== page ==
Myths and Facts About HPV

You’ve probably heard about human papillomavirus, or HPV. But how well do you understand the facts about this sexually transmitted infection?

At OB-GYN Associates of Marietta, our team of experienced providers believes everyone should educate themselves about HPV. To help bring you up to speed on this important topic, we take a look at some common myths about HPV and share the facts everyone should know. 

Myth: HPV spreads through the air

Fact: HPV spreads through sexual contact. HPV is the name for a large group of viruses that spread through vaginal, oral, or anal sex. It can even spread by touching an infected person’s genitals, and a woman can possibly transmit it to her baby during childbirth.

Myth: HPV infection is rare

Fact: HPV is the most common sexually transmitted infection in the United States. Believe it or not, about 80% of women get some kind of HPV infection at some point in their lives. Anyone can be infected with HPV, whether you’re gay, straight, or bisexual. 

Myth: If you feel fine, you don’t have HPV

Fact: Most often, HPV presents no symptoms — you can have it without knowing it. However, it may also cause abnormal vaginal bleeding, vaginal discharge, or pelvic pain. HPV can also cause warts in your genital area. These warts can be any size and may be raised, flat, or bumpy. In rare cases, HPV can cause warts in your respiratory tract.

Myth: HPV is harmless

Fact: HPV can cause cancer. The infection usually goes away on its own without causing any health problems. However, when HPV remains in your body, it could lead to the development of several kinds of cancer in women and men, including cancer of the cervix, penis, anus, vagina, vulva, throat, tongue, and tonsils.

Myth: There’s no test for HPV

Fact: Testing can identify the presence of HPV and can also look for precancerous changes caused by HPV. The type of testing you receive, and how often you should be tested, depends on several factors, including your age, your sexual history, and your personal health history. 

The Pap test checks the cervix for abnormal cells that could become cancerous over time. You need routine Pap tests even if you’ve had the HPV vaccine, you’re post-menopausal, or if you’re not sexually active.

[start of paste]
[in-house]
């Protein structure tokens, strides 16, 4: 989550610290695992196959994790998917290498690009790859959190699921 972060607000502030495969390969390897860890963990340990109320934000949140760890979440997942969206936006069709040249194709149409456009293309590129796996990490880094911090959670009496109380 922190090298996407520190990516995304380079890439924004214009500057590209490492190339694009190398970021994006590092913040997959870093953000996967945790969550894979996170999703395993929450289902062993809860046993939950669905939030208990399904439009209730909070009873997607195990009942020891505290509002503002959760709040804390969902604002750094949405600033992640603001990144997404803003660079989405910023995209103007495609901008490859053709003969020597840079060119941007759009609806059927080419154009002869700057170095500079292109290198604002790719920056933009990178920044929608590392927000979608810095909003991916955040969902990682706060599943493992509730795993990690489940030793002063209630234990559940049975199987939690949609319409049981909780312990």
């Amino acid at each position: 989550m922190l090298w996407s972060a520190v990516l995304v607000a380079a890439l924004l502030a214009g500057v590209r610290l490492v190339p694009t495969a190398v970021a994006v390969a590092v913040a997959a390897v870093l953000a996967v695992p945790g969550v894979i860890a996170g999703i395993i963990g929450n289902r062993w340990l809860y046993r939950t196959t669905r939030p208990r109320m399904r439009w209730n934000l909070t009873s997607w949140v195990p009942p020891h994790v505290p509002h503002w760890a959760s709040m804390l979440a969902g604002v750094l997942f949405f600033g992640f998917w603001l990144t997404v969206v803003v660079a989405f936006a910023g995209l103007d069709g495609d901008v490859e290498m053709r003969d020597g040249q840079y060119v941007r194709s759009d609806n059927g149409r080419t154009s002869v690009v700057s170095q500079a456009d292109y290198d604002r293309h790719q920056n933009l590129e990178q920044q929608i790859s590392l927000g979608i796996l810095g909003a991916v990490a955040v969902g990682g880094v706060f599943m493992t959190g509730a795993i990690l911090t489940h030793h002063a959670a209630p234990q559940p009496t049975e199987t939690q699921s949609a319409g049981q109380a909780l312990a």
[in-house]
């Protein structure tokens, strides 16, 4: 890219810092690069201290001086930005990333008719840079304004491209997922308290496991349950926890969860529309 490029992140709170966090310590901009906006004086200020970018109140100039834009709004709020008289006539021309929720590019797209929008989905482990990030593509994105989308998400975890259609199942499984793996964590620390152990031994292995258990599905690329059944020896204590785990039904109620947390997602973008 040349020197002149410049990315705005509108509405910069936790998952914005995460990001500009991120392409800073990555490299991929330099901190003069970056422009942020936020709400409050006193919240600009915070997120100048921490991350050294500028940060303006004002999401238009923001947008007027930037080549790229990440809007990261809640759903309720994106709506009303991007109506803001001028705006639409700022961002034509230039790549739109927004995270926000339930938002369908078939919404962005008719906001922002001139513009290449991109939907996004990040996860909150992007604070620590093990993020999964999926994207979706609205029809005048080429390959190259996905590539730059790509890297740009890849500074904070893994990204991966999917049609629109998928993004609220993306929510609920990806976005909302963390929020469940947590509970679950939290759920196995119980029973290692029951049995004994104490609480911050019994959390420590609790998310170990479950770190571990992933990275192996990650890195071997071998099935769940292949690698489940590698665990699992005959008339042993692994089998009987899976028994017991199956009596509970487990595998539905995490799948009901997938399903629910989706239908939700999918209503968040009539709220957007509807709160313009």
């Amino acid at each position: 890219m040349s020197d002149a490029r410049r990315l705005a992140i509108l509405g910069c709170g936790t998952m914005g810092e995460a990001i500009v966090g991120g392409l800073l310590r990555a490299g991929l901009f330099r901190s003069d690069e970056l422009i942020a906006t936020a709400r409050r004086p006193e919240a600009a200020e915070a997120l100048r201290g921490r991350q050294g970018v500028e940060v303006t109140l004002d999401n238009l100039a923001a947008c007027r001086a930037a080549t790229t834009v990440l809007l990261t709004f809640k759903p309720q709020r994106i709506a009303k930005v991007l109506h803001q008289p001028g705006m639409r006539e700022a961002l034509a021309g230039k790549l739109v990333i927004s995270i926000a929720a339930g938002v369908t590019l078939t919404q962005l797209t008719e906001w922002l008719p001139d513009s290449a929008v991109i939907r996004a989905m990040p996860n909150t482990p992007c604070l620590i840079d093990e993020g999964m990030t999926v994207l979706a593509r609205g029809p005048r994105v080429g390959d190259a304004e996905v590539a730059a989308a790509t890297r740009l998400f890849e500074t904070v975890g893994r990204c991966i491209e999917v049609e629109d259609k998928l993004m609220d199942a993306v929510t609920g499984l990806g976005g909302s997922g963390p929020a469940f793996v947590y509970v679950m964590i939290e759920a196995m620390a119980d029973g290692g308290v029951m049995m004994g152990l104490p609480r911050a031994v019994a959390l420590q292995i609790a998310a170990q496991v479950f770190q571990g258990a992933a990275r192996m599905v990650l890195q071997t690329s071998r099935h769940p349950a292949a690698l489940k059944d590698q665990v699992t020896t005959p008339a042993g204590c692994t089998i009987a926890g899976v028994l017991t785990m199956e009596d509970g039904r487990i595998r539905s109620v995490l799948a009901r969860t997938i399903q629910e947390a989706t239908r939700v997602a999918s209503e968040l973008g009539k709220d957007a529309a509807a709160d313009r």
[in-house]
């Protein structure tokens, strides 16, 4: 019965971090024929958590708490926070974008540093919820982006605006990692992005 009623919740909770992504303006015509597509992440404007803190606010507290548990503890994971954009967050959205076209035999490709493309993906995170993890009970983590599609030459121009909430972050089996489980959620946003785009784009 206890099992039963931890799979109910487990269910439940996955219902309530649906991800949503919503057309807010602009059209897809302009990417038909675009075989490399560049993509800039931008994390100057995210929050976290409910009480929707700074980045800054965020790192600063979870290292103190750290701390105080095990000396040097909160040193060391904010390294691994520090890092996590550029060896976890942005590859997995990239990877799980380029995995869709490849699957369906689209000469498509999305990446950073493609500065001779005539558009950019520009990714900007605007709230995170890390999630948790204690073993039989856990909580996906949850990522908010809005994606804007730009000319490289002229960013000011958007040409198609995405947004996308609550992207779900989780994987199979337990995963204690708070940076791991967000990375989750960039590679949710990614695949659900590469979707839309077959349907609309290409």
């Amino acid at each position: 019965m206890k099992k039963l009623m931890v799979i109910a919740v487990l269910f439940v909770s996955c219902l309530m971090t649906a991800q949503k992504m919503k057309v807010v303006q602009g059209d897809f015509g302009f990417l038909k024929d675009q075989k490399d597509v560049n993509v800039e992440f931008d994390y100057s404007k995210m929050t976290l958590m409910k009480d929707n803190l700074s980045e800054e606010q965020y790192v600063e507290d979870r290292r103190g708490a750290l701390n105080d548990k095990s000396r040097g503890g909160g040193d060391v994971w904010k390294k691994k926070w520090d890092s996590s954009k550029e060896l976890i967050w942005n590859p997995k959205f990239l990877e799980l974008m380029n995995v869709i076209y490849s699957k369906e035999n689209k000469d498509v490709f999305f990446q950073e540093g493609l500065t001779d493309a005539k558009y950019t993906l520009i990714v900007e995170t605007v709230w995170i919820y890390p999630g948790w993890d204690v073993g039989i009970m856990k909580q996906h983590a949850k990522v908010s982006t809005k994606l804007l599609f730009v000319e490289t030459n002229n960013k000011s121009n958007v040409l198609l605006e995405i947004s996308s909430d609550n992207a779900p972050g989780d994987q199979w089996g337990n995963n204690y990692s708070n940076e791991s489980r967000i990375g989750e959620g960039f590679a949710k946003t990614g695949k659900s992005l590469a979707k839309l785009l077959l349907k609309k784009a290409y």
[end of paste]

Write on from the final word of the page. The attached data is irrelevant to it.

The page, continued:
It’s important to have the testing your doctor recommends so that if you do have HPV-related health issues, they can be caught early and treated.

Myth: Condoms offer 100% protection from HPV

Fact: Condoms aren’t foolproof. Although condoms do offer significant protection from HPV, you could still get HPV from another person even if you use a condom with every sexual encounter. Other ways to protect yourself include being monogamous or limiting your number of sex partners and getting the HPV vaccine.

Myth: The HPV vaccine treats HPV

Fact: The HPV vaccine helps prevent HPV infection, but the vaccine doesn’t treat HPV. It’s best to have the vaccine around age 11-13, or at least before you turn 26. Ideally, get it before you become sexually active. To be fully protected, you need a series of two shots administered 6-12 months apart or three shots spread out over six months.

Protect yourself from HPV

At OB-GYN Associates of Marietta, we offer a full range of testing, diagnosis, and treatment services for HPV, other sexually transmitted infections, and all women’s health concerns. Contact us to schedule a consultation at one of our locations in Marietta and Woodstock, Georgia.

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